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Community and Q&A

Global warming potential of SPF products

Jamie O'Kelley | Posted in Green Products and Materials on

I’m admittedly only nominally aware of the potential for certain spray polyurethane foam products to contain materials (in the form of certain blowing agents like HFC) which may contribute to global warming. Similar 2-part SPFs are being used by some foundation and highway repair contractors to stabilize soils and subgrades below buildings and highway slabs. Basically these SPFs are injected through drilled ports in a slab or pavement to improve the subgrade bearing capacity, and raise or level slabs which have settled or rotated. If these SPF products do indeed have a high global warming potential, their rollout to state and federal highway repair applications might be significant. I’m aware of one foundation repair company who says they have installed 75000 lbs of SPF in a few very limited highway repair projects. I’ve tried to find whether this product is listed as having HFC blowing agents, but it’s not obvious or evident. Maybe the company doesn’t have to disclose this – I don’t know. I’m no building physicist or scientist – who might be a good resource to ask these questions to? Would the state Dept of Transportation have an agent concerned with whether products they are specifying might have a significant global warming potential?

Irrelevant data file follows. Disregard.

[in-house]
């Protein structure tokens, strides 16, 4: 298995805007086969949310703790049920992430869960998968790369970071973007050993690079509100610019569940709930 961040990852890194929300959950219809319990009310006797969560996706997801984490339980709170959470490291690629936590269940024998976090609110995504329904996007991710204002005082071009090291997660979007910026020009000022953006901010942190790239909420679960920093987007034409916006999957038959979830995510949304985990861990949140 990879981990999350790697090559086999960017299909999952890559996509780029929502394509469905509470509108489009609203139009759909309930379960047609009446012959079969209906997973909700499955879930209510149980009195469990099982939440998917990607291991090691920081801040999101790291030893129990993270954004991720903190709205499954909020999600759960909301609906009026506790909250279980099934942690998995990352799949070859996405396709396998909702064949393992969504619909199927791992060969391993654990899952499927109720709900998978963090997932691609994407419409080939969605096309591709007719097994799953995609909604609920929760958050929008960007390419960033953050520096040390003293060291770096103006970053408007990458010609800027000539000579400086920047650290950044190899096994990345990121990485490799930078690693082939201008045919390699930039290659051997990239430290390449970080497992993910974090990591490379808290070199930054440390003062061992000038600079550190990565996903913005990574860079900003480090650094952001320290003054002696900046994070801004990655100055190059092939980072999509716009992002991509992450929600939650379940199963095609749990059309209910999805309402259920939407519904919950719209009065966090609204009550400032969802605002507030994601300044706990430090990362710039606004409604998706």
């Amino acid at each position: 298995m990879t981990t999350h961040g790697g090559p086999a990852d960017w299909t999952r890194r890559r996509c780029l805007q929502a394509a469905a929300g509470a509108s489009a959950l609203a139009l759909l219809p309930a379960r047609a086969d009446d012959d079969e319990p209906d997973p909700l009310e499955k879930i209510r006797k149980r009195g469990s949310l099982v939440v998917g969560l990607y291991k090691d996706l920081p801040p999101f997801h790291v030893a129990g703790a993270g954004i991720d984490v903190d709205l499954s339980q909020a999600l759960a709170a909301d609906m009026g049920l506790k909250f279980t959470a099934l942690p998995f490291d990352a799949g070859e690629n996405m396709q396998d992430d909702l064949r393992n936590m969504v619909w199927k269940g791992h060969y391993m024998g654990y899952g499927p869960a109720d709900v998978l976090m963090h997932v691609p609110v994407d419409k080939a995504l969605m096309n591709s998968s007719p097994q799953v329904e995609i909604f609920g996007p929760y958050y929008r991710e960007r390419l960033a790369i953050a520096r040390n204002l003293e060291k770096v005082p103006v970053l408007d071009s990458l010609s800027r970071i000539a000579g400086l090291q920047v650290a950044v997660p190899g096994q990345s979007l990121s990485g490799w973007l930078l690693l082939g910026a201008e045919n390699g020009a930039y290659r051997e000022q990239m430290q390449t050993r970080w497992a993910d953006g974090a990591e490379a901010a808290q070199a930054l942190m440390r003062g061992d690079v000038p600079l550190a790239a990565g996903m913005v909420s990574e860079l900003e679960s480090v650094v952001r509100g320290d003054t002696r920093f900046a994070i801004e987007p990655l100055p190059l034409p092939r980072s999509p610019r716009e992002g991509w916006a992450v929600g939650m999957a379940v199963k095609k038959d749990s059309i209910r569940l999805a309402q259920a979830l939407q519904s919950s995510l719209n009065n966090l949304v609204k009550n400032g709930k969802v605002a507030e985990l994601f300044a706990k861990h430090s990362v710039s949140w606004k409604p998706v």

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  1. GBA Editor
    Martin Holladay | | #1

    For sub-slab or below-ground use, these highway departments are almost undoubtedly using closed-cell spray foam, not open-cell spray foam, because closed-cell spray foam has the required density for this application.

    Almost all closed-cell spray foams include blowing agents with a high global warming potential.

  2. Charlie Sullivan | | #2

    I'm pretty sure that the only closed cell spray foam on the market that does not have high GWP is Lapolla 4G. It's only been available for about a year, maybe less. Demilac says they will have one out this year.

    If this work could be shifted to use the new products, it could be a quite significant improvement!

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